I mentioned this several months ago. The inter-generational and societal stressors are out there and they’re growing. Young, energetic, testosterone-driven young men will not put up with things as they are for long., from my limited observation, acts of vandalism, stranger attacks, and violence committed by young men are on the rise.

      Government ignores them at their (and our) peril.

      Why would it have to be just the oh so scary young men? I would think dropping the words young and testosterone from the description would make it fit many more, if not most, Americans.

  8. fresno dan

    Jeb Bush sang the praises of Ron DeSantis in his typical muted fashion and it might be seen as a passive endorsement by Jeb for DeSantis.
    This puts the Establishment wing of the Republican Party in a bind with Jeb’s complimentary words for Desantis. It also causes some heartburn for DeSantis supporters who are hoping to bring Trump supporters on board.
    uh, I’m thinking the endorsement of Jeb! is the kiss of death for any Florida govenor in the repub primary…

    1. davejustdave

      With regard to the mask efficacy issue, Dr Lucky Tran concludes his piece at the Guardian:

      But we need to stop giving so much air to bad faith actors. Their goal is to exhaust us and numb us into losing empathy and giving up. Unchecked Covid-19 spread is still significantly harming and disrupting the lives of many people, especially those who are at higher risk. We can’t let the avalanche of disinformation give us a convenient excuse to look the other way. Plenty of science shows us that masks protect ourselves and our communities when we all wear one, and masks are still needed now. Let’s put that science into action.


    2. Not Again

      Well, all the old neocons from W’s time are Democrats now. I’m pretty sure Liz Cheney will be voting for Biden next year.

      1. some guy

        Only if the Republicans nominate a Trump Republican. If they nominate a Cheney Republican, she will vote for the Cheney Republican.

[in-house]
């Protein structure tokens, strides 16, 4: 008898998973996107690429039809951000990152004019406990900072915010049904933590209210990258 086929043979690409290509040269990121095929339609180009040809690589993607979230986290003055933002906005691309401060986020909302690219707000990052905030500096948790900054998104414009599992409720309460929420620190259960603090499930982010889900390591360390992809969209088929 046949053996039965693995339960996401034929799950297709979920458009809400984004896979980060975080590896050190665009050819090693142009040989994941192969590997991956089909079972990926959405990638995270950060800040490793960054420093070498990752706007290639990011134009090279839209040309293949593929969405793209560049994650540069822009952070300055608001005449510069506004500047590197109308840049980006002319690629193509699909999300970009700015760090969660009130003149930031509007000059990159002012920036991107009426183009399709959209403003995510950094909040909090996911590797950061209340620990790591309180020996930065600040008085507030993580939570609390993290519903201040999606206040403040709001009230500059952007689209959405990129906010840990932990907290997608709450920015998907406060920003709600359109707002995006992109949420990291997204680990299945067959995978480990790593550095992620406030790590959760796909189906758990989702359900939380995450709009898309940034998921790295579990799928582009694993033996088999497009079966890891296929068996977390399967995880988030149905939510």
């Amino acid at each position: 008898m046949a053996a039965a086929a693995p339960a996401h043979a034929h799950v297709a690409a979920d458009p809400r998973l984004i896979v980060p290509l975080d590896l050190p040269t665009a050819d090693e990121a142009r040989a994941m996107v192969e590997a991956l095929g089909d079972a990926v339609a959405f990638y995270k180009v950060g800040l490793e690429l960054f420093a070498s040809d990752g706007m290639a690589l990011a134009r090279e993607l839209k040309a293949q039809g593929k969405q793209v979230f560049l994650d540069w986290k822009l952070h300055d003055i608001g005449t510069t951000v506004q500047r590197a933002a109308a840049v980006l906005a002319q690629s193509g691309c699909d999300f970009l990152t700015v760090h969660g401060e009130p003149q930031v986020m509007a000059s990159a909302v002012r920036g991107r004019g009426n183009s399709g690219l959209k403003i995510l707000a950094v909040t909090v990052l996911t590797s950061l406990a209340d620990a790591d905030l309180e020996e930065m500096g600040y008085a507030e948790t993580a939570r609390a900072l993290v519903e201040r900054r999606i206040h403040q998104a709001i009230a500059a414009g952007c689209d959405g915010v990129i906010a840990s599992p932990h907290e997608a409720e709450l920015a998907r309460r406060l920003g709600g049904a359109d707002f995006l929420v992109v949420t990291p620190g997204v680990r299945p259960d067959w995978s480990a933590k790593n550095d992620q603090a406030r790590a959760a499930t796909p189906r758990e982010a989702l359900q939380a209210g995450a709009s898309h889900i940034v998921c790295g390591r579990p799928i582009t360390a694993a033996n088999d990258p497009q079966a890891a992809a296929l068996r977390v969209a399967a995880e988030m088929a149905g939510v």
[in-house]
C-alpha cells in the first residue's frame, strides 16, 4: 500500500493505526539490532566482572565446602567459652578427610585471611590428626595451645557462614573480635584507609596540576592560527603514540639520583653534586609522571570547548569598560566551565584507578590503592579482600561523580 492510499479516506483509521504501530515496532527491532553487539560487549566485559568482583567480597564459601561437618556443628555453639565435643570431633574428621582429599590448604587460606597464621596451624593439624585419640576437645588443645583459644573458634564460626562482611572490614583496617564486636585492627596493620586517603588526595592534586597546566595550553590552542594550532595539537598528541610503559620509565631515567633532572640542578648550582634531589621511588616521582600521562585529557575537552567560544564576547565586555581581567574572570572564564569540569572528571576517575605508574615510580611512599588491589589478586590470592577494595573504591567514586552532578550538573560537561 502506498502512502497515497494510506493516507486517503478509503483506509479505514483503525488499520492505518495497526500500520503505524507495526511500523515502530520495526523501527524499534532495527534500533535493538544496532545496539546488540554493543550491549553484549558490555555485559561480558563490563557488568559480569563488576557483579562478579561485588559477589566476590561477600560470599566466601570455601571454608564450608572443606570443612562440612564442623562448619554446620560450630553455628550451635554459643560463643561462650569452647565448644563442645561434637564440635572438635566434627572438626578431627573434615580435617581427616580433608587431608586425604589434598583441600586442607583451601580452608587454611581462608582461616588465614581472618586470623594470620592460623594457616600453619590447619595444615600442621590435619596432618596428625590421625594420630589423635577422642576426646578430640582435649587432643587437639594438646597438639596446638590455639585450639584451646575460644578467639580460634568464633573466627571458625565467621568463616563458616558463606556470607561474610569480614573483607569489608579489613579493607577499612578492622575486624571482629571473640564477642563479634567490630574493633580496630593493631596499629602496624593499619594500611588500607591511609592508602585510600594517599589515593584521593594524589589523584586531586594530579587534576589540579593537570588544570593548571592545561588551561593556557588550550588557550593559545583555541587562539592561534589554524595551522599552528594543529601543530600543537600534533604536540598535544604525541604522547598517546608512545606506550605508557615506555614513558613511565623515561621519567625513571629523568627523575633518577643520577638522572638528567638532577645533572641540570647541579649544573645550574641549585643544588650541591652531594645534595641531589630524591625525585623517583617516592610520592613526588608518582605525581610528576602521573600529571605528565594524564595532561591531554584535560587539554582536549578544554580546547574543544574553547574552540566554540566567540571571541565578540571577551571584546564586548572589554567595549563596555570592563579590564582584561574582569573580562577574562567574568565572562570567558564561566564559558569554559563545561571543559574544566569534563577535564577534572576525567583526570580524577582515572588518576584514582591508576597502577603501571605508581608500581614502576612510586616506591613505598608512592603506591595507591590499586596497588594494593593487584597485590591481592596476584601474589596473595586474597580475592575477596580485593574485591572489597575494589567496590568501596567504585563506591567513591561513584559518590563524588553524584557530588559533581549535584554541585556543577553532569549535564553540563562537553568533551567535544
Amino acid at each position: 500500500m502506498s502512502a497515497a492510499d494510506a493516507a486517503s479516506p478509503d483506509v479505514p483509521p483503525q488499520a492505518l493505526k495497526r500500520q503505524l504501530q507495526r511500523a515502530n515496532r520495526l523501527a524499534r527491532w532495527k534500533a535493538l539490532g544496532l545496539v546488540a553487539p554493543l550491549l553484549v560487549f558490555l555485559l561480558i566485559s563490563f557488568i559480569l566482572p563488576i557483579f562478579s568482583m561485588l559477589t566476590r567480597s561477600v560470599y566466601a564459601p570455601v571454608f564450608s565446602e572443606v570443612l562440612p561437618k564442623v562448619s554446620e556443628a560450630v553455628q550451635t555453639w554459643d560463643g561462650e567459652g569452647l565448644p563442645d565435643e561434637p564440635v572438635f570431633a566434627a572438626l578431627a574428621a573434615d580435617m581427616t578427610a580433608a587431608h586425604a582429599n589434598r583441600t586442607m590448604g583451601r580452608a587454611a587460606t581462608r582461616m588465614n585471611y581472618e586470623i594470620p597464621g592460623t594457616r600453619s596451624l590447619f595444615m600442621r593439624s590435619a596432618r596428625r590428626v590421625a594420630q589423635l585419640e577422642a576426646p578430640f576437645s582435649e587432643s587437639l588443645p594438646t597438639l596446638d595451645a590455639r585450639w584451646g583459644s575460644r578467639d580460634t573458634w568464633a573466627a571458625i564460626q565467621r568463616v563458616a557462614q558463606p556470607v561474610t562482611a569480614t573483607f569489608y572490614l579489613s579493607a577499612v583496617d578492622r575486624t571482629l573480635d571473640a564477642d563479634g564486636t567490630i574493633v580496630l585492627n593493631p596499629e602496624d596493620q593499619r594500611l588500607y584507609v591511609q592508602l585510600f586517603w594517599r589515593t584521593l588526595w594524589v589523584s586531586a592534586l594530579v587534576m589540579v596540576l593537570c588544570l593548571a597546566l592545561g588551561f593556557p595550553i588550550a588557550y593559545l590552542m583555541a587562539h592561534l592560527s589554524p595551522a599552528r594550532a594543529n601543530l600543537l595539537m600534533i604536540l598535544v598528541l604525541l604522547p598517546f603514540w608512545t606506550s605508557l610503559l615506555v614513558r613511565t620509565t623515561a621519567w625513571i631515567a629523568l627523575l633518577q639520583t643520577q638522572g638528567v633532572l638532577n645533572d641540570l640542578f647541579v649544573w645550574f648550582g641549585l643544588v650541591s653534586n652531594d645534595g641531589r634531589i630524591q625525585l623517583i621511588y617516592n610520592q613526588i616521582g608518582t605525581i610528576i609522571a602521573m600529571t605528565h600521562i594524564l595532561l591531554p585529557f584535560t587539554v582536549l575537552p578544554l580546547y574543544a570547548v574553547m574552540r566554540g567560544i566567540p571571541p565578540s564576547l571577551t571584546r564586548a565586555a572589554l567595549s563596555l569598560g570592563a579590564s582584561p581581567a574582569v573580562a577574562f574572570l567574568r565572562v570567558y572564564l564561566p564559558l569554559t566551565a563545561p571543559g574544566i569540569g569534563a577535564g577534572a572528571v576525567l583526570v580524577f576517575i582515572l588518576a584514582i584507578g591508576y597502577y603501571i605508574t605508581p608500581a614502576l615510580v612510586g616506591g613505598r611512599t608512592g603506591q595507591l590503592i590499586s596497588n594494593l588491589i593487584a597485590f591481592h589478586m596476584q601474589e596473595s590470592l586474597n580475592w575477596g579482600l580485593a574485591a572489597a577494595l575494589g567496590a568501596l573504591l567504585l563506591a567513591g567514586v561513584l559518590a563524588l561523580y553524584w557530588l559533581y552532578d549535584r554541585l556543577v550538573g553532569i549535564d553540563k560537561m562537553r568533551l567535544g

3. Questa Nota

      When you’ve lost found Jeb!, what else is there? /s

      Recalling those debate panels and such way back in 2015-16, and noting that something was seriously wrong with Jeb! and with those promoting him.

      Anything to beat self-flagellate the bushes for another candidate, or was it some secret dynastic tool? Egad, what is next, Chelsea?

      1. JBird4049

        Jeb! had nothing beyond being the smarter, less charismatic, Bush brother. Look out for Jeb! and his time to shine!

        Well, he was offering conservatism with a kinder, gentler, more compassionate fist face, just as the Shrub had already done. Been there, done that.

    4. FlyoverBoy

      Oh, I don’t think it’s a bind at all. My personal view is that DeSantis absolutely IS the Republican establishment candidate. He’s their version of Warren against Sanders: the imitation who’s supposed to be just as good as the original, only not crazy so you should all like him better than that guy over there that we can’t control. There’s a reason Murdoch reportedly buttonholed Trump recently and warned him that if he runs again, they’ll pour everything into vaporizing him in favor of DeSantis.

      Except, as with Warren, I think it won’t work because the crazy guy’s supporters recognize and love the greater authenticity of his craziness (yes, I know Sanders gets questioned on this, but it’s relative; Warren is far less genuine by any measure).

  9. Raymond Sim

    Thank you for your service Lambert. Just starting to read that I believe I felt learned helplessness beginning to gnaw at my heart.

  10. Hepativore

    Are you stressed out, but you do not have a cat or cannot take one to work with you? Here is Purrli, the cat purring simulator!


    You can change the frequency as well as pitch and add small meows.

    1. LawnDart

      Hmm, that made me think of this: the Annoy-a-tron!

      The original Annoy-a-tron from Think Geek was one of the most clever, fiendish and frustrating prank devices you could ever legally unleash on your fellow co-workers. This evil little gizmo was designed to be hidden somewhere where it could never be found and emit random annoying beeps in 2-8 minute intervals.

      And you can find devices like this in cat.

      I’d love to hide one behind someone’s dashboard, or above ceiling tiles… maybe taped under a table near the to-go counter at the local Chinese place by the courthouse– sit back with a cold Tsing-Tao and watch the fun!

      1. Hepativore

        The sound of a cat purring is one of the most psychologically-calming sounds known from what studies have shown, so maybe this can be used for people who are having a meltdown.

      2. Martin Oline

        I never did it but I have heard taping a banana under a table will soon draw gnats. Lots and lots of gnats.

        1. wendigo

          Not that I have any personal knowledge, but apparently if you put a dead fish in the ventilation duct of a hated high school principal’s office it attracts flies and stinks.

          Even after it is removed.

  11. kareninca

    Here is an on-the-ground report re traveling and avoiding covid despite not being able to mask. None of it is medical advice; I am not a medical professional.